“The irrigation authorities responsible for water releases into and out of the Minneriya reservoir started filling the Minneriya reservoir up to 70-85 MCM1 (or 70% of reservoir capacity), which is the water level needed in Minneriya to “spill” water to the Yoda Ela for onward transmission to reservoirs in the north east in 2019 and 2020.  Although limited grasslands were available during this period, elephants and their movement is triggered by historical experience. It has been observed since 2018, when unseasonal water releases are made to Minneriya, even the slightest increase in the water level triggers the movement of several herds of elephants out of Minneriya, regardless of the available grasslands. The trigger for these elephants to move is the increase in water levels, which they most likely associate with the impending monsoon. As elephants have historically moved from Minneriya when the monsoon commences, incoming water and increasing water levels may be their trigger for movement in June/July. Continued filling of the Minneriya reservoir in the dry months results in a reduction of elephant numbers with increasing water levels.”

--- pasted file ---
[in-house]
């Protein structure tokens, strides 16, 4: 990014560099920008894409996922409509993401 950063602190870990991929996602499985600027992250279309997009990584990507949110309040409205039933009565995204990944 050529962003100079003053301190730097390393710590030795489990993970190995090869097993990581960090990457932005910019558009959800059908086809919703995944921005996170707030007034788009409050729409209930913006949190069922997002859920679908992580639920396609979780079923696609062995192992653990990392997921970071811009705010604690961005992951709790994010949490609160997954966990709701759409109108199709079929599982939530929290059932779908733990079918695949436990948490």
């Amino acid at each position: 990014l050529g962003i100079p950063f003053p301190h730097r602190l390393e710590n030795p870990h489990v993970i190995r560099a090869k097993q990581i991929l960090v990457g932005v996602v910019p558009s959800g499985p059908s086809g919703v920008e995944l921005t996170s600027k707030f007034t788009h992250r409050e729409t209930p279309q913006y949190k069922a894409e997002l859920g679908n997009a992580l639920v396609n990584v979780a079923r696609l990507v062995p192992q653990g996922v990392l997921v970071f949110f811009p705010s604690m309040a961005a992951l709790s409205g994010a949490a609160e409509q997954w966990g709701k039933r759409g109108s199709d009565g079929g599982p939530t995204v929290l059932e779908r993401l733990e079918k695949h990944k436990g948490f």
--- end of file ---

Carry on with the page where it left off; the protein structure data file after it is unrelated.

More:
Observation of the elephant numbers during the peak of the “elephant gathering” which is during the month of September, reveals an alarming decrease of elephants during the peak of the gathering as seen in the table below.2

YEARMONTHELEPHANT COUNT
2016September 389
2017September402
2018September354
2019September223
2020September210
2021September 20

Based on the above elephant population counts, it is increasingly apparent that we are gradually losing the “Great Elephant Gathering” in Minneriya, as there is approximately a 95% reduction of elephants of the gathering compared with numbers in 2017. 

Aggravating HEC due to anthropogenic factors